The Vietnamese language is a member of the Austroasiatic language family, spoken by over 96 million people worldwide, making it one of the most widely spoken languages in Southeast Asia. Vietnamese is the official language of Vietnam and is also spoken in neighboring countries like Cambodia, Laos, and Thailand. An understanding of Vietnamese speech and language development is crucial for educators considering that it is the second and third most spoken language in many English-speaking countries.

The Vietnamese language uses a writing system that is based on the Latin alphabet, with additional diacritical marks to indicate tones and other sounds. This writing system is known as Quoc Ngu and was introduced in the late 19th century, replacing the traditional Chinese-based writing system that was used for centuries. The Quoc Ngu writing system has helped to increase literacy rates in Vietnam and has also made the language more accessible to foreign learners.

Vietnamese is a tonal language, with six different tones that can change the meaning of words. This makes the language challenging for non-native speakers to learn, but it also gives it a distinctive musical quality. Vietnamese is a very phonetic language, with a relatively simple grammar structure that makes it easier to speak and write.

Vietnamese is the official language of Vietnam and is also spoken by Vietnamese communities around the world, including the United States, Canada, and Australia. Vietnamese immigrants began arriving in the United States in large numbers in the mid-1970s, following the end of the Vietnam War. Today, Vietnamese is one of the most commonly spoken languages in the United States, with over 1.5 million speakers.

Where Vienamese Speech and Language Development occurs

Interesting Facts About Vietnamese Speech and Language Development

One interesting fact about the Vietnamese language is that it has been influenced by Chinese, French, and other languages over the centuries. Chinese characters were used in Vietnamese writing for centuries, and many Vietnamese words have roots in Chinese. During the French colonial period, French loanwords were introduced into the Vietnamese language, and these words are still used today. This has made Vietnamese a rich and diverse language, with many different linguistic influences.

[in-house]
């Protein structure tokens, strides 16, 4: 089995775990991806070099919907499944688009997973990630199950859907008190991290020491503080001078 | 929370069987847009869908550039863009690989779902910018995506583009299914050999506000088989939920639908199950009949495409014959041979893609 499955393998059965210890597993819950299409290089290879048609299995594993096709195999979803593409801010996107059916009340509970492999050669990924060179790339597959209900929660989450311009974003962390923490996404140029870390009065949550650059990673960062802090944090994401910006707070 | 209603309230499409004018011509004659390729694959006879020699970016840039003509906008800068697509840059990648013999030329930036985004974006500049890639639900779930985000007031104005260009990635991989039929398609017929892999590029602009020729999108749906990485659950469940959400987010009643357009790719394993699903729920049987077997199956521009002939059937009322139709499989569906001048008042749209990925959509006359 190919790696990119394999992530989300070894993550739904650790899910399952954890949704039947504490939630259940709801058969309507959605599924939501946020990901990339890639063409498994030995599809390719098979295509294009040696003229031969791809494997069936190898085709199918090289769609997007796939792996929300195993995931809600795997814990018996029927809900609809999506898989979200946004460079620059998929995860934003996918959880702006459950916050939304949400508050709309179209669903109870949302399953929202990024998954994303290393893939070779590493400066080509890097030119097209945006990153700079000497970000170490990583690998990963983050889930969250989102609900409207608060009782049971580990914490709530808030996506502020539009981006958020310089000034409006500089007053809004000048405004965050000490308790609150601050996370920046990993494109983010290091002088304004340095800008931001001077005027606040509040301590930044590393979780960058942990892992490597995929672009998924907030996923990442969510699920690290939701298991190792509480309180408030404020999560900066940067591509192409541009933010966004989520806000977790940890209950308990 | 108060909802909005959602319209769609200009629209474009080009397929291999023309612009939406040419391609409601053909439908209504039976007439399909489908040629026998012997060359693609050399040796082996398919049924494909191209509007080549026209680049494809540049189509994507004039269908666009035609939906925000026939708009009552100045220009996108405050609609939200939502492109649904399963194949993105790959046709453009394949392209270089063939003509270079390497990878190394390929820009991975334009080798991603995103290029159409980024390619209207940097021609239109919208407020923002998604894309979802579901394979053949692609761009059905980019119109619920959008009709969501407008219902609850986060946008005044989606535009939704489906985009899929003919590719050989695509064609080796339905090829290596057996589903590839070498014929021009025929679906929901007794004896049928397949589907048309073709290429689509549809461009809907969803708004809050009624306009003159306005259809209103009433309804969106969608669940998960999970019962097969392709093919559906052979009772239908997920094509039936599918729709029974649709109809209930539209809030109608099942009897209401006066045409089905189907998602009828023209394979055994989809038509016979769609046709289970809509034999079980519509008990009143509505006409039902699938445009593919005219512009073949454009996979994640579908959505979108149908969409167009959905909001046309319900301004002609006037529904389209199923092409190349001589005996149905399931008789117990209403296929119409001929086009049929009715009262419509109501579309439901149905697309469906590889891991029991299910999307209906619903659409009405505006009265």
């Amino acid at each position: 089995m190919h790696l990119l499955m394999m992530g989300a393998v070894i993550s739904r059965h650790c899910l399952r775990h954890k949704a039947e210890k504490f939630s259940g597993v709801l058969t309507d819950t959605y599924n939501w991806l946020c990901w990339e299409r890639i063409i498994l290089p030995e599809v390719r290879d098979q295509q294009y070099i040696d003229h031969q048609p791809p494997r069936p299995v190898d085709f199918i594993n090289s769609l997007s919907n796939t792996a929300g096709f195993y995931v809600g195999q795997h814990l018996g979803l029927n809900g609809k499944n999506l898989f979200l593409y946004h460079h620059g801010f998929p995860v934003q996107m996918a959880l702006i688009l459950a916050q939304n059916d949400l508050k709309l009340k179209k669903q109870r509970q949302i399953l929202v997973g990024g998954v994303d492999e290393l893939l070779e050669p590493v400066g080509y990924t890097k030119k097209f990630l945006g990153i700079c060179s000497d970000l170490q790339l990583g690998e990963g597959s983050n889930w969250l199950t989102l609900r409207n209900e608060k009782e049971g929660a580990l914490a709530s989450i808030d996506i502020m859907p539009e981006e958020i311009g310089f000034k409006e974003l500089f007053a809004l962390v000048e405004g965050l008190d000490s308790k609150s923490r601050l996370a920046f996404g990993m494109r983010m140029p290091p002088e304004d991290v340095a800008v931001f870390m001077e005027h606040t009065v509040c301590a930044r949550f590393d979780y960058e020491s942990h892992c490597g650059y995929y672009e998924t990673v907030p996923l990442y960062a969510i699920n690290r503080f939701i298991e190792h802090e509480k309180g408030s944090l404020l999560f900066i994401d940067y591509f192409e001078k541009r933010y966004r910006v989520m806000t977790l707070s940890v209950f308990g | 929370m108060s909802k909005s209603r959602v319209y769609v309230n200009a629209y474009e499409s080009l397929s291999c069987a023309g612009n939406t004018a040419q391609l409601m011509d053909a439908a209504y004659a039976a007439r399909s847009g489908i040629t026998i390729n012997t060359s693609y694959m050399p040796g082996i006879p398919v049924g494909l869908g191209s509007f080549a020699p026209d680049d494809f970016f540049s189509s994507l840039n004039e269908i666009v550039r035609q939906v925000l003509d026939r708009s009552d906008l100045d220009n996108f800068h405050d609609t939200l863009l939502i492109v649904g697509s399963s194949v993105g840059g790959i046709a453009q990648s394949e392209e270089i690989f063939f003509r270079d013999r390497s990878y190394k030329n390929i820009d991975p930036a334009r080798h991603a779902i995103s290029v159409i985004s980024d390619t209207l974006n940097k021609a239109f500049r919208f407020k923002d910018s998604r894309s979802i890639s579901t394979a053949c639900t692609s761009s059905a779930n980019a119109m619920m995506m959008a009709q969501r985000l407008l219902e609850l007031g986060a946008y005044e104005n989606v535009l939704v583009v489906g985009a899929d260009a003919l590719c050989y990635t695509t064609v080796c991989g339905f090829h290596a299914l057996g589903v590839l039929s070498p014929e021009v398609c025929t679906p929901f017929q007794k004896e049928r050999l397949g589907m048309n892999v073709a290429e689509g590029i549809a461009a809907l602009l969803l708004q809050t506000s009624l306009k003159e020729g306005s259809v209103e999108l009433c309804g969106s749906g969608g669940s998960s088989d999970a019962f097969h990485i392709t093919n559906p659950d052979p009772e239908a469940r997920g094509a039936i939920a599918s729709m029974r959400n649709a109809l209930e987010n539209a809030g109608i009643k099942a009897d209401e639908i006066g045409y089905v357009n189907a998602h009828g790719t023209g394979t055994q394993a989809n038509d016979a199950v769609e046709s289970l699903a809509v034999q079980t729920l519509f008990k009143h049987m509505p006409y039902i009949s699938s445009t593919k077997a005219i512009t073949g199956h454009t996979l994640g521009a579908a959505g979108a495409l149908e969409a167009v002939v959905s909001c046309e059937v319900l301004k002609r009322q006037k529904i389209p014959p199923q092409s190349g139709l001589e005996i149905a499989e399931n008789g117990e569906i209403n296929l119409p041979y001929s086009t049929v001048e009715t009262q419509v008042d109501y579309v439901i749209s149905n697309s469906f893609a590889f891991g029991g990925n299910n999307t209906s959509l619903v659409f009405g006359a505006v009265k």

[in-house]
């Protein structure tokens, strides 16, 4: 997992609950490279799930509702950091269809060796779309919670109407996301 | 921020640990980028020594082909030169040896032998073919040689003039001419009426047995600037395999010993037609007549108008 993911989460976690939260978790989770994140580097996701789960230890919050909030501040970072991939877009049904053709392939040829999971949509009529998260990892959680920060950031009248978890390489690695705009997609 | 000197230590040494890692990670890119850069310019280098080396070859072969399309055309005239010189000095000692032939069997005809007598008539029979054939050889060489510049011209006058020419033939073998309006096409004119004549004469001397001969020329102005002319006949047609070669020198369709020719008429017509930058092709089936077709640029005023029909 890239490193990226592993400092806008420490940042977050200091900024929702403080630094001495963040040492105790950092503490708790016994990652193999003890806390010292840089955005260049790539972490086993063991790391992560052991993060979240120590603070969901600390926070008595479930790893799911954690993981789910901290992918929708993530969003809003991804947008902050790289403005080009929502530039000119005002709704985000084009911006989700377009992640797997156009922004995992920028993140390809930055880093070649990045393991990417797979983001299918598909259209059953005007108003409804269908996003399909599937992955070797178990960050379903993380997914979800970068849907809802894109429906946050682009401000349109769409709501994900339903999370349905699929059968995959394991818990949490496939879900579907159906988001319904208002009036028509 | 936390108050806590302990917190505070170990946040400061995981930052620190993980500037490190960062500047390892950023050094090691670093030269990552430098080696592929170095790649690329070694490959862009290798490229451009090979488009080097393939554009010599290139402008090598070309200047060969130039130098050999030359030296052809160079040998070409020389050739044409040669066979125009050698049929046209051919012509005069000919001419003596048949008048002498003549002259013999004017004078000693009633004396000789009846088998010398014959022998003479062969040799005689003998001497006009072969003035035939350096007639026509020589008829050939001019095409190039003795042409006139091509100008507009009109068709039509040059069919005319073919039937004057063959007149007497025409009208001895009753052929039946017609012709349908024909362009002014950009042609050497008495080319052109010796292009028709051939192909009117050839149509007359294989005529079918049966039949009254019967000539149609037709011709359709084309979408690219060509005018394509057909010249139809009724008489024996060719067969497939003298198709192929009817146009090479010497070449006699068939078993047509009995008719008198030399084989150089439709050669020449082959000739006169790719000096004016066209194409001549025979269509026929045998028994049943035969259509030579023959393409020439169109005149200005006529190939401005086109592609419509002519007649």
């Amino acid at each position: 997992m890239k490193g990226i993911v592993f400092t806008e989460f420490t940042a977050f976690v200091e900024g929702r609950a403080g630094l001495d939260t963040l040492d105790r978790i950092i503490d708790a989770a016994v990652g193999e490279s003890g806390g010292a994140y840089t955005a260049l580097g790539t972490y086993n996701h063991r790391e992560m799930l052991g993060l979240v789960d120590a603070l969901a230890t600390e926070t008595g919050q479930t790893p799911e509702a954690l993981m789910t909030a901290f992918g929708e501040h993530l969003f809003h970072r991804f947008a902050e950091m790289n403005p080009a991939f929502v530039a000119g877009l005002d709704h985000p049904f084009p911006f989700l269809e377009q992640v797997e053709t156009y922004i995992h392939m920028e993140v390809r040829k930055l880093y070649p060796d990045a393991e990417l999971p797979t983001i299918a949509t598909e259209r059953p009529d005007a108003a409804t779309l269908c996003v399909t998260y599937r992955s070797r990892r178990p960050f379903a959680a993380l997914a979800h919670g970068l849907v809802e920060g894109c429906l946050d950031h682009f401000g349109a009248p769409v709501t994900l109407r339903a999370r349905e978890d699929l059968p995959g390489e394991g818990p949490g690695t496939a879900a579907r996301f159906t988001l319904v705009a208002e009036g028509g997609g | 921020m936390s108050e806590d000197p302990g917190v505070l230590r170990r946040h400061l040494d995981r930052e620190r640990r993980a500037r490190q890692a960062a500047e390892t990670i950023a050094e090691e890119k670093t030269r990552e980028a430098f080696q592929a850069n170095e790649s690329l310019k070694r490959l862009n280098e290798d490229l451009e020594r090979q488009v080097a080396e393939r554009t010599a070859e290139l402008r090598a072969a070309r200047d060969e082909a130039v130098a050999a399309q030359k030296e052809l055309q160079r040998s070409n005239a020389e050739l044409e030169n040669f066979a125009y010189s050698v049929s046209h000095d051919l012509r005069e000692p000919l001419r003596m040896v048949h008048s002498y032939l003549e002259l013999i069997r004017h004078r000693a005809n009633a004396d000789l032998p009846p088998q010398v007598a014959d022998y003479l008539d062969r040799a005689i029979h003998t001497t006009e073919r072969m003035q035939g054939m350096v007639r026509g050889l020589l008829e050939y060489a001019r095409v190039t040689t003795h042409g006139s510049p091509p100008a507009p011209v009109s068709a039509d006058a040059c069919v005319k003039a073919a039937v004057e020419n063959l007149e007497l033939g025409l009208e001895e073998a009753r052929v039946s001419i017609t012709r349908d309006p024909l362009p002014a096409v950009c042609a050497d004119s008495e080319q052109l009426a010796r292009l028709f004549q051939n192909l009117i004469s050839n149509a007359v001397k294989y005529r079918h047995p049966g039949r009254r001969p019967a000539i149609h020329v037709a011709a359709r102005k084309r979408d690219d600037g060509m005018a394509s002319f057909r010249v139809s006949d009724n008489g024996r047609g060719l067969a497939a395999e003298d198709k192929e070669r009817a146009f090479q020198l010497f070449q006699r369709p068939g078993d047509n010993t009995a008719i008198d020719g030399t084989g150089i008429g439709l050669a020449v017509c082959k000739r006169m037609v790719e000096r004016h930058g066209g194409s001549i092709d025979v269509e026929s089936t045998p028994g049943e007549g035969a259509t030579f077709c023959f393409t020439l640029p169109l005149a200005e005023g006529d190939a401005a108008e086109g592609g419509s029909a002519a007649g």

Vietnamese Speech and Language Development

Vietnamese Consonants in Comparison to English

Vietnamese Consonants Not Shared with English/ɓ/ /tʰ/ /ʂ/ /ʈ/ /ʔ/ /ɣ/
Vietnamese Consonants Shared With English/p/ /b/ /t/ /d/ /k/ /g/ /f/ /s/ /z/ /tʃ/ /h/ /m/ /n/ /ŋ/ /j/ /l / /w/
English Consonants Not Shared with Vietnamese/a/ /ʊ/ /I/ /æ/ /ʌ/ /ɚ/

Vietnamese Vowels in Comparison to English

Vietnamese Vowels Not Shared with English/iə̯/ /ɨ/ /ə̆/ /ă/ /uə̯/
Vietnamese Vowels Shared With English/e//i//o/ /u/ /ɔ/ /ɛ/ /ə/
English Vowels Not Shared with Vietnamese/a/ /ʊ/ /I/ /æ/ /ʌ/ /ɚ/

The Use of Phonotactic Constraints in Vietnamese Speakers

Patterns of Native Language Influence:Example:
Replacement of voiceless “th” (θ) with /t/ or /s/ in all positionsthumb – tum mouth – mous
Replacement of voiced “th” (ð) with /d/ or /z/ in all positionsthey – dey the – dee
Replacement of /v/ with /b/ in all positionsvery – bery
Replacement of /dʒ/ (“j”) with /j/ (“y”), or vice-versa, in initial positionyellow – jello judge –yudge  
Distortion of /ɹ/ in all positions, often resembling a trilled /r/ in initial position/r/ can be distorted in a variety of ways
Omission or substitution of final consonants   In Vietnamese, final consonants are voiceless stops (/t/, /k/, /p/ or nasals (/m/, /n/, /ŋ/); whereas, in English, many more consonants are allowed in this position.Omissions wait – way eat – ee pass – pa Substitutions Off – op Bad – bat Tub – tup

Language Specific Differences Between English and Vietnamese

FeatureVietnameseEnglishExamples of Errors
PossessivesNoun + (prepositional phrase containing pronoun)  ____’s (singular nouns) ____s’ (plural nouns)I took the shoe of him.*/I took his shoe.
AdjectivesAdjective follows noun  Adjective precedes nounThe ball red is deflate.*/The red ball is deflated.
PluralityQuantifiers precede the noun to mark pluralityAdd an /s/ to the noun to mark pluralityWe saw three bird in tree.*/We saw three birds in the tree.
Verb tenseContext and addition of words before or after the verb convey the tense2 forms in present tense: I eat You eat He eats We eat You all eat They eat   1 form in regular past tense: -edI am eat.*/I am eating.   She eat.*/She ate.   Boy read.*/The boy will read.


Cheng, L. (1991).  Assessing Asian language performance:  Guidelines for evaluating limited-English proficient students (2nd ed.).  Oceanside, CA:  Academic Communication Associates.

Hwa-Froelich, D.  (2007). Vietnamese speech acquisition.  In McLeod, S. (Ed.), The International Guide to Speech Acquisition (pp. 580-591).  Clifton Park, NY: Thompson Delmar Learning.

Hwa-Froelich, D., Hodson, B., & Edwards, H.  (2002). Characteristics of Vietnamese  phonology.  American Journal of Speech-Language Pathology, 11, 264-273.

Tang, G. M. (2007).Journal of Southeast Asian American Education & Advancement2(1), 1-33.

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